By Libby Lewis (Listen to an audio version of the story here
Defense Secretary Leon Panetta hasn't revealed much so far about his department's budget proposal for the next fiscal year. But he has offered a peek at some numbers, like this one: $88.4 billion for war funding.
When he shared that figure last month, a reporter asked: "Given that, a year ago, we had sizable numbers of troops in Iraq, and the numbers are coming down in Afghanistan ... why is it still so high?"
Panetta responded that it's partly due to the high cost of the war in Afghanistan.
The war is expensive, true, but some defense budget experts say there may be also be some defense budget magic going on. It's a magic made possible by two things.
The first is the fact that ever since the United States went to war with Iraq, it has kept separate defense budgets - one for war and one for the rest of defense spending.
And the second is that only one of those budgets is subject to the Budget Control Act, the law that laid out spending cuts to reduce the deficit.
"The military will tell you wars are unpredictable things," said Russell Rumbaugh, a former Army captain and a defense budget expert at the Stimson Center, a non-partisan public policy group that works for international peace and security.
"So to deal with that, Congress exempted war costs from the Budget Control Act. So war costs are basically free money - they're not subject to the (budget) caps."
They're not free, of course - taxpayers still pay for war funding. But there are no limits to what the Pentagon can ask for and receive, if Congress considers those requests separate from regular defense spending.
The budget magic comes from shifting costs from the regular budget, known as the base budget, to the war budget. Poof. Like the magician's coin, it seems to disappear.
When that happens, it's counted as a cut when it's really not.
That budget magic happened last year, the first year of the Budget Control Act.
In the final defense funding bill, a cool $7 billion in spending had moved from the base budget to the war budget.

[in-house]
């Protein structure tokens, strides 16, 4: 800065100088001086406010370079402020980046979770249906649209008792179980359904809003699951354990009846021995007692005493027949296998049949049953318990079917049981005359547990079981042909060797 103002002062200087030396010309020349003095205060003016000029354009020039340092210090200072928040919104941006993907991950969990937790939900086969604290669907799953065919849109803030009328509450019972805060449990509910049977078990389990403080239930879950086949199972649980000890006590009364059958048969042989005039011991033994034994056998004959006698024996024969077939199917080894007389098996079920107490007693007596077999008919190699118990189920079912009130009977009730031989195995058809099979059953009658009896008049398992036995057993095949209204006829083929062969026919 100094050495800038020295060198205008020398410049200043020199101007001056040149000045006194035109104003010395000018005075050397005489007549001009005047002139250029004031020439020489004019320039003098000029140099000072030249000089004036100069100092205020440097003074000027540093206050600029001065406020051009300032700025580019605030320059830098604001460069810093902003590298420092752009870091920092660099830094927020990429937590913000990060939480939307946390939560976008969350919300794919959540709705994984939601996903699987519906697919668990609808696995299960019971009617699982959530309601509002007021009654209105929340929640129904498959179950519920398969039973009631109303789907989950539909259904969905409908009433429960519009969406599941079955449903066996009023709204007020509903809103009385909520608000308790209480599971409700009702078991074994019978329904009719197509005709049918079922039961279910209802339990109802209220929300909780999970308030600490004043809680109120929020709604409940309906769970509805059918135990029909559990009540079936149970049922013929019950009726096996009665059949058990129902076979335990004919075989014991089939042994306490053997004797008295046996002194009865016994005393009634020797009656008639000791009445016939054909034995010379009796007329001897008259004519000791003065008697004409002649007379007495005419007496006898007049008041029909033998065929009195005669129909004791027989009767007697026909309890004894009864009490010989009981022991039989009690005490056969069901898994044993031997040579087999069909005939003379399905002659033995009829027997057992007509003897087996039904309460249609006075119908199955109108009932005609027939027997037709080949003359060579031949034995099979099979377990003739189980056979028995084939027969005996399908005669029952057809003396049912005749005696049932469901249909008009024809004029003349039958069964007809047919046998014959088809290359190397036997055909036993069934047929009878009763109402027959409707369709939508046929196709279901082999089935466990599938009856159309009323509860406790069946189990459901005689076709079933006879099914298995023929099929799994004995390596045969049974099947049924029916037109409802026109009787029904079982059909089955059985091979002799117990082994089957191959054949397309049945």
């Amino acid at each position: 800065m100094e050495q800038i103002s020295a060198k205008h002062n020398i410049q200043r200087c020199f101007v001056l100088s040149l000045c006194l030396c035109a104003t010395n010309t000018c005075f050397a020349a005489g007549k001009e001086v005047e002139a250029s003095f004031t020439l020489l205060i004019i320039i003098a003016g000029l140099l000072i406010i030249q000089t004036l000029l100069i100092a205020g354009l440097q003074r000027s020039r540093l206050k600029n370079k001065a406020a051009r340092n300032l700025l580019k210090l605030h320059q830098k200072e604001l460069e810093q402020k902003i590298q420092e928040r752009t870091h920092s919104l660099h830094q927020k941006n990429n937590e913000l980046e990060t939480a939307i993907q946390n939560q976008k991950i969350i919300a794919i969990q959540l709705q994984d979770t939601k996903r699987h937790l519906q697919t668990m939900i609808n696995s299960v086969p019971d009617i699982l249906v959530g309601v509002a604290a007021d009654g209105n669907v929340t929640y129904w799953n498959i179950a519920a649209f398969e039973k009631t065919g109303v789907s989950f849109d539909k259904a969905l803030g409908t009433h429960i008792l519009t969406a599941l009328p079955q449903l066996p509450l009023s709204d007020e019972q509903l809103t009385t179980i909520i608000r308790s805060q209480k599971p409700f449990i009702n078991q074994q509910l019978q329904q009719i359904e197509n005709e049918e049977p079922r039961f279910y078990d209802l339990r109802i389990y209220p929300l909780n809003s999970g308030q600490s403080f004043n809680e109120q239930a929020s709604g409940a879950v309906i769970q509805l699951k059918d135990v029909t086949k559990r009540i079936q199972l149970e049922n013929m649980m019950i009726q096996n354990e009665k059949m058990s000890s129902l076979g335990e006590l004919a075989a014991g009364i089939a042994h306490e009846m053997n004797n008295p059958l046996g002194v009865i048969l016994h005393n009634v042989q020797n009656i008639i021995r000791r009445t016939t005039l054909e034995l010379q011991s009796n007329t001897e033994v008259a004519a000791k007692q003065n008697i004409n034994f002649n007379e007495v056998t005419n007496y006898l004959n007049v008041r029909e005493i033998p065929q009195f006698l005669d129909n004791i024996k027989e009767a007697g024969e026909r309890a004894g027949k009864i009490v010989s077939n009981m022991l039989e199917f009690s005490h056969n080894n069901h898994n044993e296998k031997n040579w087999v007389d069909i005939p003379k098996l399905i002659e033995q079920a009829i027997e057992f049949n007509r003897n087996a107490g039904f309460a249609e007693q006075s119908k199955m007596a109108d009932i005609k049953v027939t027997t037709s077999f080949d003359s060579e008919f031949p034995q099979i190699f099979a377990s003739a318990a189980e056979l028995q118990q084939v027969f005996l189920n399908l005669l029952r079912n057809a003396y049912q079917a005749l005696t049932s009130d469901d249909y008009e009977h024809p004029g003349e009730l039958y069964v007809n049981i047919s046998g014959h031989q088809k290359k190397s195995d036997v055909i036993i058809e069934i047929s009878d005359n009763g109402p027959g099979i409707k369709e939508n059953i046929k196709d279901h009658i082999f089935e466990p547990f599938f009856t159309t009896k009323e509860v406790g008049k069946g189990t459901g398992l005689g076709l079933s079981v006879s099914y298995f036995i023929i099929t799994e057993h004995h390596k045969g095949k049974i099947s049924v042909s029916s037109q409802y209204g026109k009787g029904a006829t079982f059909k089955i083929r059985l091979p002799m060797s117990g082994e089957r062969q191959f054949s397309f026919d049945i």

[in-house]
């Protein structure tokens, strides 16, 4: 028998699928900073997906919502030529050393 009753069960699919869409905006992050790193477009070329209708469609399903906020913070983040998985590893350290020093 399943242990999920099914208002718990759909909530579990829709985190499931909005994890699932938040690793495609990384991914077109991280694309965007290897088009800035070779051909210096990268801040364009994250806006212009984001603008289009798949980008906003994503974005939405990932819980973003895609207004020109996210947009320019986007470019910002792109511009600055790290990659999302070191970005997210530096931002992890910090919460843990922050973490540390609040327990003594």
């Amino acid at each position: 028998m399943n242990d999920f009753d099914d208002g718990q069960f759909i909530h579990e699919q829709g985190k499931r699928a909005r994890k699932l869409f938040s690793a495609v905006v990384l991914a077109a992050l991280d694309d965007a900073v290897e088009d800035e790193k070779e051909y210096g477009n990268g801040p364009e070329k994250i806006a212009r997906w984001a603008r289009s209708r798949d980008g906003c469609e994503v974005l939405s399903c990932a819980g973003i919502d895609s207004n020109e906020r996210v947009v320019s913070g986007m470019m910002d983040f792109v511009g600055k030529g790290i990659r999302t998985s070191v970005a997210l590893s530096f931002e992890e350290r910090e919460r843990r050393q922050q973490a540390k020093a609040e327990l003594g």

That move helped the Pentagon meet the limit on its base budget with much less pain.
Some of those billions paid for unmanned drones, including ones not for the wars. Some paid for heavy equipment maintenance, also including non-war items.
Why does it matter? It's all defense spending, after all.
"Well, first of all, it's wrong," said Lawrence Korb, a top Pentagon official during the Reagan administration.
"These are the first wars we've funded through supplementals," he said. "And supplementals - or the war funding - don't get the same scrutiny as the regular budget. And it's supposed to be only for those things that have to be funded for the war."
Things like bullets, vests, armed vehicles and rifles.
But over the past decade, since the United States went to war with Iraq, the war budget has helped to modernize the U.S. military, Rumbaugh said.
He found that almost one out of every four dollars that went to buy new weapons and systems and equipment for the Defense Department came from war funding.
On one hand, Rumbaugh said, it could be argued that any defense dollar is a war dollar, in theory. But he's not sure the public would see it that way. He says Americans have made clear they want to support the troops overseas, but now that support, in the form of the war budget, has gotten muddled with big-ticket items that don't have to do with the war.
"And that opaqueness, that confusion, means sometimes you have Americans supporting that war budget when it's not clear they would support buying the fighter jet that went with that war budget," Rumbaugh said. And, he reiterated, because it's designed as emergency funding for the war, it doesn't get the same oversight.
Korb said the Pentagon has used the war budget to buy tens of billions of dollars in weapons and systems that had nothing to do with the wars in Iraq and Afghanistan.
"If I had to guess, I'd guess it's $75 billion worth," he said.
A Pentagon representative said the department won't comment on the budget issue until it releases its proposed budget Monday.
With the threat of automatic cuts hanging over the Pentagon, Korb and Rumbaugh and other budget experts say the temptation will be great to shift more costs into the war budget.
Korb likens it to a shell game. "We're claiming we're cutting," he said, "when we're not."